Implantable cardioverter defibrillator
Implantable Cardioverter Defibrillator or ICD is a battery powered device used to correct abnormal fast heart rhythm. An ICD generator with battery and circuitry is usually implanted under the collarbone and is connected to the heart with wires.
ICD can pace the heart similarly to a pacemaker when the heart rate drop below a certain level but ICD can in addition also detect abnormally fast heart beat and correct it by sending a series of quick impulses to the heart (antitachycardic pacing) or by a small (cardioversion) or bigger (defibrillation) controlled electric shock.
ICD is implanted under local or general anesthesia in the same way as pacemaker implant.
The basic indications for ICD are as follows:
- Primary prevention – severe heart failure due to previous heart attack or dilated cardiomyopathy with high risk of cardiac arrest.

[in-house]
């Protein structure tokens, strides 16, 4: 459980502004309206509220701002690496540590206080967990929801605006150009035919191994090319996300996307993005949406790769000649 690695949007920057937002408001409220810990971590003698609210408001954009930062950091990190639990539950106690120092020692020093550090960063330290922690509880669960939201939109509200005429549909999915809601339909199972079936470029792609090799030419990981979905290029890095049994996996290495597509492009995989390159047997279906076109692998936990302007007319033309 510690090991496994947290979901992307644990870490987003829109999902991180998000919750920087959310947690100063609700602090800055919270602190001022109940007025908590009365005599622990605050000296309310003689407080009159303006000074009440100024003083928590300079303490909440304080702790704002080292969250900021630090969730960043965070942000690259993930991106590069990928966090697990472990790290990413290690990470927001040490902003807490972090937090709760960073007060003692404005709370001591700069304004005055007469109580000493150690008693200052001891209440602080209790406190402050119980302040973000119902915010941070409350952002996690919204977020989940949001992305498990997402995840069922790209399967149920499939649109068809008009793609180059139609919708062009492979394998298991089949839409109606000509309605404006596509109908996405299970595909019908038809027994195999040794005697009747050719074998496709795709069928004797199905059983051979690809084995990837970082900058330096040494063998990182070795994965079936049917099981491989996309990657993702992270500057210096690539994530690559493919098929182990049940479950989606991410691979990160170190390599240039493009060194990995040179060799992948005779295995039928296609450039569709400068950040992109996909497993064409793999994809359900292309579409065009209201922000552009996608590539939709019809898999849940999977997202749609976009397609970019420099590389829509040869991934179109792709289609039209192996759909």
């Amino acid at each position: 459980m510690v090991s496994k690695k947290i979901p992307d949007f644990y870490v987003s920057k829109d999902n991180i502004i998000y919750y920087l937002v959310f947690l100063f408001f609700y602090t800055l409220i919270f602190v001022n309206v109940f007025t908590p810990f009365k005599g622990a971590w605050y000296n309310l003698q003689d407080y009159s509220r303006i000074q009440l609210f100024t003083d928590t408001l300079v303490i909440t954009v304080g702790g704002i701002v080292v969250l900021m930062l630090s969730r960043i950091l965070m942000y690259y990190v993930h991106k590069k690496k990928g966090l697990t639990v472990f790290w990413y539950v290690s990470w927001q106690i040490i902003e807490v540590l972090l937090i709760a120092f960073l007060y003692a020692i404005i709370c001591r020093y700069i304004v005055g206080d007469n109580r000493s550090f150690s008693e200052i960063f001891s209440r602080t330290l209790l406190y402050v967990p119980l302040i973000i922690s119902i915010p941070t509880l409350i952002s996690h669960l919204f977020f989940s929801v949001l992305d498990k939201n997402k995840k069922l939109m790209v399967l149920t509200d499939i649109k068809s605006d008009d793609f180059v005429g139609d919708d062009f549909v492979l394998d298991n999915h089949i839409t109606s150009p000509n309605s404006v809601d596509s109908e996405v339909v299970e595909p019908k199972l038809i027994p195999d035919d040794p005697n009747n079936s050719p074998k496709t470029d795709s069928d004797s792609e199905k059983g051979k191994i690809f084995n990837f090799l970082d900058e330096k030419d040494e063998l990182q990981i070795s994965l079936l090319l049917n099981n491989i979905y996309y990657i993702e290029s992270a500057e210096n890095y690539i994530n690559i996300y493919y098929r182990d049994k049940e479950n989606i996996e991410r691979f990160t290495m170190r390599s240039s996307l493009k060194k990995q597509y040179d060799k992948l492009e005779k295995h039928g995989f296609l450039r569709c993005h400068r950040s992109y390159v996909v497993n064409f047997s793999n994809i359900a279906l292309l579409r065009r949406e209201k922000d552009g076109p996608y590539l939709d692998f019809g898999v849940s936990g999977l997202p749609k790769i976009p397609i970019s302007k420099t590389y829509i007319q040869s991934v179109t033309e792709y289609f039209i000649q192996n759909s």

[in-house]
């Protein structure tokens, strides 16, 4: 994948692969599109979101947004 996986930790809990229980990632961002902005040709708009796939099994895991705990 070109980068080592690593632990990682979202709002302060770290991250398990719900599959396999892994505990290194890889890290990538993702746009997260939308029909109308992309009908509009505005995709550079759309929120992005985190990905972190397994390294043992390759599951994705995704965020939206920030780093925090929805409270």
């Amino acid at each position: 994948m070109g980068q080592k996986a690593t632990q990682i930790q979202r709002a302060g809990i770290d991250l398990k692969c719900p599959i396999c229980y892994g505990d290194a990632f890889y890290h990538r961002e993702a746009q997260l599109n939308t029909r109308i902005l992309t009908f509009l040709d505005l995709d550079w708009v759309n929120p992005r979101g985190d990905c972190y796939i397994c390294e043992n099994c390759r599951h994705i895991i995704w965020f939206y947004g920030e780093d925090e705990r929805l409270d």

- Secondary prevention - previous successfully resuscitated cardiac arrest with a high risk of recurrence.
ICD vs pacemaker
As stated above, ICD has all the functionality of a normal pacemaker and can correct a slow heart beat by pacing. On top of that, ICD also detects abnormally fast heart rhythms that can lead to cardiac arrest and terminates them by fast pacing or electric shock. ICD box is somewhat bulkier but the implant technique is essentially identical to a normal pacemaker procedure.
ICD implant is a safe procedure but as every surgical procedure it is not entirely risk free. The complications involve bleeding, infection, pneumothorax (collapsed lung), tamponade (bleeding outside the heart), lead dislodgement and wound discomfort. In long term, an ICD may still be infected, the leads may get damaged and the device can give inappropriate and painful shocks. However, in most patients the implant is a straightforward and uncomplicated procedure and the ICD provides a valuable protection.